HARTFORD, CT—Gov. Ned Lamont’s administration plans to help about 38,000 unemployed Connecticut residents qualify for federal assistance by spending about $7.5 million to nudge them over a qualification threshold.
Lamont and Labor Department officials announced a new executive order Friday during a televised news conference. The order is designed to help thousands of residents qualify for the federal Lost Wages Assistance Program, which used disaster relief funds tied to the pandemic to supplement unemployment benefits for six weeks between July and September. About 160,000 residents already received benefits from the program.
The governor tried to describe the residents who may have missed out on the Lost Wages Assistance Program due to the benefit threshold.
“They’re often single parents, single moms. Maybe working two or three jobs in and around the minimum wage. Maybe at fast food. Maybe at the restaurant. Maybe home health care. She loses one or two of those extra jobs, she’s now down to less than $100 dollars a week and she was frozen out of any unemployment support and that was wrong,” he said.
The executive order will retroactively extend assistance to another 38,000 residents by helping them meet the $100 a week minimum unemployment benefit they had to already be receiving to qualify for the extra money. On the state level, this means an investment of $7.5 million from the state Unemployment Trust Fund to unlock about $55 million in federal funding to go directly to struggling residents.
The move makes a significant financial difference for the newly-qualified residents. It will mean the state will pay an average of an additional $43 a week, which in turn will trigger an additional $300 a week from the federal government. Over the six-week period, that can add up to $1,800 more in federal assistance for the working poor who have lost jobs.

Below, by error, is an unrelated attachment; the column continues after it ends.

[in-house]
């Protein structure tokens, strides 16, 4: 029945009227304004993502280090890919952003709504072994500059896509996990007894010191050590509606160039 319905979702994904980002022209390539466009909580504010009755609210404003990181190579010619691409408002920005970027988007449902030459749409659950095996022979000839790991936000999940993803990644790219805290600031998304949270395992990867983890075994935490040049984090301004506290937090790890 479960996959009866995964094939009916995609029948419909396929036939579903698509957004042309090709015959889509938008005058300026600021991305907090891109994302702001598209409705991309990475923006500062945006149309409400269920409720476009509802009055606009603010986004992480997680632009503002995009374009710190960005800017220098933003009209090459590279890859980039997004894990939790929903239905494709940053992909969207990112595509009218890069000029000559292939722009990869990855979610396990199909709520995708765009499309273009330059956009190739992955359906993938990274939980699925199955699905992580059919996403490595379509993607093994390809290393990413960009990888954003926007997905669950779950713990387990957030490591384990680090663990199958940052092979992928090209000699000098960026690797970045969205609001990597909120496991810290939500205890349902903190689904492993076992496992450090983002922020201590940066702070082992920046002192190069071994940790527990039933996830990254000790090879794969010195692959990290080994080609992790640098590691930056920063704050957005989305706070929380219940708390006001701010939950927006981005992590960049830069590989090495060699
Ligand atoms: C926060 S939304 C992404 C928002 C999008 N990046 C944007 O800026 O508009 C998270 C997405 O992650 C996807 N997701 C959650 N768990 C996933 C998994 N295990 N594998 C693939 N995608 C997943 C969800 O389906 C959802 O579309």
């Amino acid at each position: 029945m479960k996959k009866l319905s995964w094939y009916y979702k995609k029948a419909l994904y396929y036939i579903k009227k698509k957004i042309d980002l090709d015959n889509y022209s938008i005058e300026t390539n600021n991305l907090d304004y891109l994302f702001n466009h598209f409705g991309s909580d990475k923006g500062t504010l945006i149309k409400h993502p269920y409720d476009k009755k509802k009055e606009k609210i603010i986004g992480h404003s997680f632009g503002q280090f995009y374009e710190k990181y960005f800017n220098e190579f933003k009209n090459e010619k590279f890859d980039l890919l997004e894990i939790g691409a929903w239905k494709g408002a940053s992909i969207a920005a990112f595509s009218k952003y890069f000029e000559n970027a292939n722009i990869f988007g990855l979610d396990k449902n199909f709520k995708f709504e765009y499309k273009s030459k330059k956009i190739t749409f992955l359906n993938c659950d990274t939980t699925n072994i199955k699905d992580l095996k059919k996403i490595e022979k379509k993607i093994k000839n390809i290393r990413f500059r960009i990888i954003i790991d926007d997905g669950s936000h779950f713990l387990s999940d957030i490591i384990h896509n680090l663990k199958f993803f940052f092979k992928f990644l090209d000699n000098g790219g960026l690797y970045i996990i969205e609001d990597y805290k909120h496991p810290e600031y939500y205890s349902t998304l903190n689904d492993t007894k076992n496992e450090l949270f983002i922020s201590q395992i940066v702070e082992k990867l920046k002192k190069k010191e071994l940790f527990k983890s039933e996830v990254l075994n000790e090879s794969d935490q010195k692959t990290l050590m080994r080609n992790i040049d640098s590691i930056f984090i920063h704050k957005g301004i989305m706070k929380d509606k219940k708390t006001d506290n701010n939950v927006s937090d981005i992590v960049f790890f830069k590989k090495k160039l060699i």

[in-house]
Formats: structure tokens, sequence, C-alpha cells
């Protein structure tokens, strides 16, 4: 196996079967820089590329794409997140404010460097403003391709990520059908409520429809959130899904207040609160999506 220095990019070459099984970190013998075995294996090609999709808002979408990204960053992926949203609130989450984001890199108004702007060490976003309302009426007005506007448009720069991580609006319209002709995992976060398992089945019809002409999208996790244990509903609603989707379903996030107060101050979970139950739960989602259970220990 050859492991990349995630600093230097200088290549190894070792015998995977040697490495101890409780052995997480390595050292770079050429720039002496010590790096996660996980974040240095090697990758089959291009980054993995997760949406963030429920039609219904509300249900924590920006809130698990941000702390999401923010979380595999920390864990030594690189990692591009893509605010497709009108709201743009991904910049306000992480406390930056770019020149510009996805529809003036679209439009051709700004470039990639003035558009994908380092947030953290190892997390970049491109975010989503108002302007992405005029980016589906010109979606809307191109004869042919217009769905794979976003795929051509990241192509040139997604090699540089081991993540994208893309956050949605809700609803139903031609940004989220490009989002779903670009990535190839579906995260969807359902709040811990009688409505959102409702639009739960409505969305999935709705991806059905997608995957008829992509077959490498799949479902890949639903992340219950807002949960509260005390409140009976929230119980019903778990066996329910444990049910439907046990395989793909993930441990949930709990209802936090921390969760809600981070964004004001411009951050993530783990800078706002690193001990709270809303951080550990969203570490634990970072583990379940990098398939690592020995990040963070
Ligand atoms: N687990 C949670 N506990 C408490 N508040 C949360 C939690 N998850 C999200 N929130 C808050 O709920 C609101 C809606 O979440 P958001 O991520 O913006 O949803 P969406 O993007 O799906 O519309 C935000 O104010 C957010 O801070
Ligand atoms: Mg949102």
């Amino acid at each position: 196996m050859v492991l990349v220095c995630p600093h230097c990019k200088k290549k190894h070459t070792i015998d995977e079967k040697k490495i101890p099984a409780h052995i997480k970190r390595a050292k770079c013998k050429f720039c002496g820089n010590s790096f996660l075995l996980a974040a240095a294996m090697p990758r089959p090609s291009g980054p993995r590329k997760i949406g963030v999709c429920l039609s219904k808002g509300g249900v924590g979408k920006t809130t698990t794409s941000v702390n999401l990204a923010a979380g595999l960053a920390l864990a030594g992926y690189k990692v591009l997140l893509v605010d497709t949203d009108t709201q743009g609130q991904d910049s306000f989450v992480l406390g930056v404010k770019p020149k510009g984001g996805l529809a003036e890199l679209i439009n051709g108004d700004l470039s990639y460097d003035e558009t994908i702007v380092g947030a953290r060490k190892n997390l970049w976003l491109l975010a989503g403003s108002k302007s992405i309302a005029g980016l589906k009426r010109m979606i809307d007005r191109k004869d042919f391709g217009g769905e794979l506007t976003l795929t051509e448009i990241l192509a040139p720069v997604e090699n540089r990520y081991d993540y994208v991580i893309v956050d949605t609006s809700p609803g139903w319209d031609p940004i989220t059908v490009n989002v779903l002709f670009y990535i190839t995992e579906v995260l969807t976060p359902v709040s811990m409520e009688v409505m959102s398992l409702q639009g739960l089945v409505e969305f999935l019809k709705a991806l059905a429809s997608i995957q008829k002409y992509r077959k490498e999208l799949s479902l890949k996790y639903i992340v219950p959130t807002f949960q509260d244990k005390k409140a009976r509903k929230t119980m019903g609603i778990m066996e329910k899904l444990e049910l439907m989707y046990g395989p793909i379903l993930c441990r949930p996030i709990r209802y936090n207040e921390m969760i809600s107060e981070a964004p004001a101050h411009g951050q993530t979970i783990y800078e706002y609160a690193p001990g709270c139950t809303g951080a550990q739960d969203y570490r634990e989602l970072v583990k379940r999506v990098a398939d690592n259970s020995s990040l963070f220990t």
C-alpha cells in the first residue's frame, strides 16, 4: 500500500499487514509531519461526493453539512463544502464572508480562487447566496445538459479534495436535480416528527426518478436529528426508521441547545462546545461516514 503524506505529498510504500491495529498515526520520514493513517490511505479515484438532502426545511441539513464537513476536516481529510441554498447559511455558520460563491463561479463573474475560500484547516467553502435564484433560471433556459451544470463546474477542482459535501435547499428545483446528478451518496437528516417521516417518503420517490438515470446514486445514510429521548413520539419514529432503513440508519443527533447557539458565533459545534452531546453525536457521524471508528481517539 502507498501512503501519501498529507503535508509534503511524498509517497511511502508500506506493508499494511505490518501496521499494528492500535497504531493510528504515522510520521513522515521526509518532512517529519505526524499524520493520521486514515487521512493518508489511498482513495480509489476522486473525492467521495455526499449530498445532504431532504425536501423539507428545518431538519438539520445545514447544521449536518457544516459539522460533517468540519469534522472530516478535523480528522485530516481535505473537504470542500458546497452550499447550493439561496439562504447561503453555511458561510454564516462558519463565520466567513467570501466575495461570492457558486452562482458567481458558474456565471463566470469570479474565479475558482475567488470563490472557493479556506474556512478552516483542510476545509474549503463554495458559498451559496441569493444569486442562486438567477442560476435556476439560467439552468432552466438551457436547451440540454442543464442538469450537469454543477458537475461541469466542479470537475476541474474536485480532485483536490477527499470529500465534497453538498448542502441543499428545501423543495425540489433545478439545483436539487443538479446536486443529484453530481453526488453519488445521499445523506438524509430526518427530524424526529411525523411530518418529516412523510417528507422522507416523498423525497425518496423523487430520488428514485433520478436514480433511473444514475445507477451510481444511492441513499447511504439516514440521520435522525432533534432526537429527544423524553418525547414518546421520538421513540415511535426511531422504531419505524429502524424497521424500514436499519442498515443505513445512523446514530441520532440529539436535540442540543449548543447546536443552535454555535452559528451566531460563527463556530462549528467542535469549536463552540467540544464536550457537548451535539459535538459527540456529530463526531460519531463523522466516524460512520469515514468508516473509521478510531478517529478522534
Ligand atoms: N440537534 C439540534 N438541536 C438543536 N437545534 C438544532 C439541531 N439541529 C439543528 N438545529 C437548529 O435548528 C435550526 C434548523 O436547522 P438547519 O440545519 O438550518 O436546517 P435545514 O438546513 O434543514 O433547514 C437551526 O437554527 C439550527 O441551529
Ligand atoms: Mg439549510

“It’s good news for our residents. It’s good for our economy. It bolsters economic activity,” Labor Commissioner Kurt Westby said. The additional funds will “help support residents when they need it most.”
Lamont acknowledged that the pandemic has wreaked havoc on family budgets across Connecticut. He said he hoped the additional piece of assistance would help some families while the nation waits for Congress to pass additional pandemic relief programs.
The state has been approved to borrow more than $800 million to keep the Unemployment Trust Fund solvent. According to Westby, the state has drawn down about $419 million so far.
On Thursday, House Republican Leader Vincent Candelora called on Lamont to use remaining federal assistance funds to help pay down that debt which will likely fall on state businesses to repay. According to the House Republican Caucus, 15 states have used federal assistance money to replenish unemployment funds and shield businesses from increases in the unemployment tax.
Candelora said that Friday’s executive order, while good for workers, represents an additional strain on Connecticut businesses.
“The $7.5 million that the governor is leveraging is actually going to have to be paid back by businesses,” he said. “Every proposal that we’ve seen come out of the administration is continuing to leverage private sector dollars that aren’t there. … We’ve got to start coming up with some proposals to help bail them out.”
The Lamont administration is hoping the federal government opts to turn the loans into grants and the governor said Friday that he has other plans for the roughly $200 million in remaining CARES Act funds that expire at the end of the month.
“Are we going to pour state taxpayer dollars into the unemployment fund now? No. Am I going to take money away from testing and schools and pour it into the unemployment fund at this point? I’m not thinking about doing that. Maybe if on Dec. 31 we had a little bit left over, but that’s not our plan. We have better uses for that money, really related to public health,” he said.
Candelora said the federal government is unlikely to forgive the loans, especially when other states have already spent over $5 billion of their CARES Act dollars to prop up their unemployment funds. Without assistance from the state, Candelora said Connecticut businesses may spend years trying to recover.
“We borrowed $800 million 10 years ago in the last recession. It took businesses seven years to pay that back. We’re poised to be at that same level by the end of the year,” he said. “Any chance we could offset this liability would go a long way to help our economy recover.”